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Sender:
Louis Proksch
Date:
Thu, 4 Dec 1997 23:14:16 +0800
Re:
Taylor v. Dickens

 

At 09:35 PM 1/12/97 +0000, Colin wrote:

Given the popularity of one particular set of hypothetical facts put to young Restitution students, it is perhaps surprising that the recent decision in Taylor v. Dickens (The Times, November 24, 1997) has not attracted comment on this mailing list.

The facts will bring feelings of deja vu to all who have studied the subject. P had worked for T for many years without reward expecting, as T had promised, that T would leave him something in her will. T changed her will without telling P and then died. P sought to maintain a claim against the estate in both contract and by way of estoppel. Both claims failed.

A claim for quantum meruit was, I believe, neither pleaded nor argued,and thus the case provides no insight (and nor will the likely appeal)into the application of restitutionary principles in the circumstances. It is though, perhaps illustrative of the fact that the grip which the subject enjoys over academia has yet to extend to practice.

However, those who would advocate the wholesale expansion of the recovery of unjust enrichment into entirely unprecedented areas transforming the scope of the law of obligations might do well to heed the words of the learned judge at first instance. To the suggestion that there was a general right of equitable intervention in response to any unconscionability he asserted: "[i]f there were such a jurisdiction one might as well forget the law of contract and judge every civil dispute with a portable palm tree."

Words to remember indeed.

COLIN RIEGELS, LL.B., B.C.L. (Oxon)
Barrister
One Paper Buildings
Temple, London, EC4Y 7EP
(0171) 583-7355

I look forward to reading the decision in Taylor v Dickens. The profession in Australia has of course long appreciated the significance of restitutionary principles (which do not necessarily have anything to do with "a general right of equitable intervention in response to any unconscionability") - perhaps somewhat in advance of "academia". My own sense of deja vu was heightened by my recollection of Stinchcombe v Thomas [1957] VR 509, in which Monahan J found that no contract arose from an arrangement under which the plaintiff was to act as housekeeper for the deceased, for which he would "well reward her". She so acted for over twelve years (her actual claim being limited to five and a half years because of the Statute of Limitations) and during that time received £1 per week. The going rate for a living-in housekeeper in the district in the relevant five and a half years "averaged £5 per week on the basis of eight hours per day, with one day off per week and with an annual holiday of two weeks on full pay" (513). Those with little antipodean experience may be interested in the plaintiff's duties.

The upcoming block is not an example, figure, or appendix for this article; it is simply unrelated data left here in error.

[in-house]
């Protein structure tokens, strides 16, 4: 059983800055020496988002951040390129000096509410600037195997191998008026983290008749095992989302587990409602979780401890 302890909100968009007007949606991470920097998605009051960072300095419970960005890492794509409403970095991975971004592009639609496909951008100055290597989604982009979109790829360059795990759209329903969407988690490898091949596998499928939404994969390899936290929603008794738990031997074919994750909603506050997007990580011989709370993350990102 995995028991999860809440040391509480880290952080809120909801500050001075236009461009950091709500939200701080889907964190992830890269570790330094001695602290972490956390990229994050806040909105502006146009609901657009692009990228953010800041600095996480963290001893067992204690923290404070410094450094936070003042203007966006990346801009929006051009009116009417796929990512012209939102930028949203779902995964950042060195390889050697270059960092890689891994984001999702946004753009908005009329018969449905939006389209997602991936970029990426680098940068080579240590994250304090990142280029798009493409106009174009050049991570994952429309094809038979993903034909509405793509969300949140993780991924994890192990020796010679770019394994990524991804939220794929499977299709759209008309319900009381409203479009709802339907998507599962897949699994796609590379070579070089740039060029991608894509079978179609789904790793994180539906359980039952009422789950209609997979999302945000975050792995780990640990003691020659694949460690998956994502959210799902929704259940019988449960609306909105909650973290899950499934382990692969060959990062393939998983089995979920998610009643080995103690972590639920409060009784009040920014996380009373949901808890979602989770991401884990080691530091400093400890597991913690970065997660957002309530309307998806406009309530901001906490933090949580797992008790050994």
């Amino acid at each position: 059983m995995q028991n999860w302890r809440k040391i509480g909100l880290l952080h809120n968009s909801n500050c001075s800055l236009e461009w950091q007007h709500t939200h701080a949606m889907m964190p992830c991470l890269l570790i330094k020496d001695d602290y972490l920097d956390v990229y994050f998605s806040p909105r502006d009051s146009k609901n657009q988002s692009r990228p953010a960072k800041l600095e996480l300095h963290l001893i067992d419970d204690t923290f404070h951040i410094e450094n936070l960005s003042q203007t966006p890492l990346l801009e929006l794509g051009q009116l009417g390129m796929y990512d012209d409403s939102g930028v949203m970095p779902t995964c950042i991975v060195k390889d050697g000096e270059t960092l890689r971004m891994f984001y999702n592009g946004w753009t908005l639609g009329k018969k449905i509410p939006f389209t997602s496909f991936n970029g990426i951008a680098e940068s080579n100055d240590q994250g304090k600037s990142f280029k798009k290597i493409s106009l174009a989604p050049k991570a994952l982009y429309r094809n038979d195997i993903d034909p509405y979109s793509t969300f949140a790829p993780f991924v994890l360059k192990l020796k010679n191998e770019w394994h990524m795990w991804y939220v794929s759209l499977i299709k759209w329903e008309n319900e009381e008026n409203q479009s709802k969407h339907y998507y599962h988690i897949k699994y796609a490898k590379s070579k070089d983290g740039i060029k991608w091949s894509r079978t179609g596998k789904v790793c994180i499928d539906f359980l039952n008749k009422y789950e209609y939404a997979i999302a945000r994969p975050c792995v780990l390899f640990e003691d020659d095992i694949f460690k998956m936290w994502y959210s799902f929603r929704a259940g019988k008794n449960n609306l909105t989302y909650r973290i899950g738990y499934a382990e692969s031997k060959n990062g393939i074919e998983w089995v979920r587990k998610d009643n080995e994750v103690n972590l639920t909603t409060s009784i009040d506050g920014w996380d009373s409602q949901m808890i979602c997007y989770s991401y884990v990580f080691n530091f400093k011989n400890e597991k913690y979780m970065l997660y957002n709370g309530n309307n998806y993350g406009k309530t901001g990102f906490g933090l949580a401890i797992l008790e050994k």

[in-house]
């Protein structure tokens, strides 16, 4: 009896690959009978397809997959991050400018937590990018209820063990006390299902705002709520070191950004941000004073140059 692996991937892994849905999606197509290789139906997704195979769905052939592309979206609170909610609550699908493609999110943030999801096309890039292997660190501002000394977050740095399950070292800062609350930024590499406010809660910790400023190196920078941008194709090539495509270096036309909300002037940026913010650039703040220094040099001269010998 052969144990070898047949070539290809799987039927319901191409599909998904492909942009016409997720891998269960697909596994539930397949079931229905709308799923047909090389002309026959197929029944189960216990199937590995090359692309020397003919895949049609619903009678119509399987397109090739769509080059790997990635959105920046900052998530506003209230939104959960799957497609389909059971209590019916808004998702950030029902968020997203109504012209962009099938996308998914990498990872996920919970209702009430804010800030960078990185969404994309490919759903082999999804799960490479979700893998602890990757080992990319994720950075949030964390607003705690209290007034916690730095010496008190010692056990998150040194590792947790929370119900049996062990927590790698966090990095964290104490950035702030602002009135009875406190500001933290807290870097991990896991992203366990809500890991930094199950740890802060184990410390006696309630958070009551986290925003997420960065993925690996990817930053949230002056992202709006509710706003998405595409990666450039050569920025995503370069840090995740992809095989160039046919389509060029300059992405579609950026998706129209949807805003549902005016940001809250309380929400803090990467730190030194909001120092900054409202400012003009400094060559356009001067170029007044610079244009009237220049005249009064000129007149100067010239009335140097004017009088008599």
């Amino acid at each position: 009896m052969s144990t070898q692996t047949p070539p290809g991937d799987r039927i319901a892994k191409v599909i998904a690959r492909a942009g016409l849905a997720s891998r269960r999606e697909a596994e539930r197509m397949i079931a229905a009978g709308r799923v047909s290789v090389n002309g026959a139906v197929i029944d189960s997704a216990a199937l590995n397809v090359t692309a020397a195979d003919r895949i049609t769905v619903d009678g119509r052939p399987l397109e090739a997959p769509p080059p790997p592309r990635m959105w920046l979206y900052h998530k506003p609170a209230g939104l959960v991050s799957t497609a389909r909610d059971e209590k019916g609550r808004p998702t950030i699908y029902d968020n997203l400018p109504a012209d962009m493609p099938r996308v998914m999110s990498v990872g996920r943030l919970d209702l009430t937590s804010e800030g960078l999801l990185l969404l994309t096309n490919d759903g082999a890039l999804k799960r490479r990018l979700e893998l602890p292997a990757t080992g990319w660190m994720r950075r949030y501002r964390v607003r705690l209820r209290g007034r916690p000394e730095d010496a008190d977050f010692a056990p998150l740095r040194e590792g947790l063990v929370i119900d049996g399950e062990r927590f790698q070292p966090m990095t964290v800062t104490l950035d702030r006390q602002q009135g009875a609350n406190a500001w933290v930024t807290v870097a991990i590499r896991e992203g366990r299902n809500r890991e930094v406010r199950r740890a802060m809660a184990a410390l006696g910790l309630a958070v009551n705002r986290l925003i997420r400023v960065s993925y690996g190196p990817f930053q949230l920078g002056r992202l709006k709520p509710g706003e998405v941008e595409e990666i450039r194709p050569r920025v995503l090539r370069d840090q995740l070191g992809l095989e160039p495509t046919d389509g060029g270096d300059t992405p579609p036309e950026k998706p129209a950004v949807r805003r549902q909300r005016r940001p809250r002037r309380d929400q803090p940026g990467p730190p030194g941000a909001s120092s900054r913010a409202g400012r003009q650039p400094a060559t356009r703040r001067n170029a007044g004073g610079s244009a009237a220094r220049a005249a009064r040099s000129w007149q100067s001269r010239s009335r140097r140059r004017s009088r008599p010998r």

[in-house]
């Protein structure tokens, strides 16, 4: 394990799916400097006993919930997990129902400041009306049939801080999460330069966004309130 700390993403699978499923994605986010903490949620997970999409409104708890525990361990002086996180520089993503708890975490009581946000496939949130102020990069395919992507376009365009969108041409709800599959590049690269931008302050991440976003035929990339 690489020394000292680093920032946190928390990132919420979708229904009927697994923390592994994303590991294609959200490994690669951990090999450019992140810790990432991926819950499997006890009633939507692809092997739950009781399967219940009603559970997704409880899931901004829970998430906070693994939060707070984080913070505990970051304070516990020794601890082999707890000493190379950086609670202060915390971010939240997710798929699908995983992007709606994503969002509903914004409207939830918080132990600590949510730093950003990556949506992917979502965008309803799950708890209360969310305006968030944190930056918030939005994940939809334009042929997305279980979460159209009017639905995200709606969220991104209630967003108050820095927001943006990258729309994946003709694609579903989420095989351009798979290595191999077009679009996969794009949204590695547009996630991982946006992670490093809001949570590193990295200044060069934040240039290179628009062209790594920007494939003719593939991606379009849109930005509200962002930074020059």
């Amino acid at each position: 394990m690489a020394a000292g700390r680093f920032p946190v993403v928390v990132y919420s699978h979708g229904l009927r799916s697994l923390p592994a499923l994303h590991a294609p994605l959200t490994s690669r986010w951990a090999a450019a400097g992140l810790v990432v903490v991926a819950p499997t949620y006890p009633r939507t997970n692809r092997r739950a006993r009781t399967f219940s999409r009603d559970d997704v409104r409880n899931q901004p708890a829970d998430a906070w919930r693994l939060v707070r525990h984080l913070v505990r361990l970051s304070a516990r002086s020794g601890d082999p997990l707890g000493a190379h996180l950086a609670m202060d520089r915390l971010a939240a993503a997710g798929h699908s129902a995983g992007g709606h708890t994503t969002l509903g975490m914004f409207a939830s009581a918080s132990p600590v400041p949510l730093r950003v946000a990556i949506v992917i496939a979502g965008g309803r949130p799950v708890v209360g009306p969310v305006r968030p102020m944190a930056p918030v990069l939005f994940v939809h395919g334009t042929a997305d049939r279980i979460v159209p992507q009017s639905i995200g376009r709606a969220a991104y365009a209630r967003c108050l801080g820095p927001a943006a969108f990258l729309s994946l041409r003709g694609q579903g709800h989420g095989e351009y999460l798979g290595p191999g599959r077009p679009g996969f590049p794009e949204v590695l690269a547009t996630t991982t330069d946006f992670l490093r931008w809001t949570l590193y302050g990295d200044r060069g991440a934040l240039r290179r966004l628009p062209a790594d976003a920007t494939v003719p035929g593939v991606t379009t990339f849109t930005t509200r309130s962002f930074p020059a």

"She began by spring-cleaning the house; she regularly did the cooking, washing and sewing; she mowed the lawns throughout the relevant period; she gathered firewood and kindling wood; she weeded and watered the garden and during the later years she also did the digging that was necessary in the garden; she drew water from the well - at times up to 200 buckets per day; she bottled and preserved the fruit crops; she gathered and carted manure; she assisted at the slaughtering of sheep and treated the offal therefrom and did the necessary cleaning up after those operations; she cleaned the kitchen chimney as required; she cleaned out the water tank as required; she assisted to maintain the poultry pens as required; she made the deceased's underclothing; she made the soap requirements of the household in later years; she cut the deceased's hair; she nursed and tended the deceased when he was ill and dressed his wounds following upon an operation on his bladder [he died aged eighty-two - LLP]; in addition she provided many of the household requirements from her own moneys; she had few holidays; she received throughout the period 1942-1954 no more than approximately £80 worth of gifts and presents of money from the deceased". [See also Proverbs XXXI, 10-31.]

Absent contract, the alternative claim "as on a quantum meruit basis for work and labour done and services rendered by her for the deceased at his request" (509) succeeded. Roll on restitution.

[Apologies, Colin: third time lucky - LLP]


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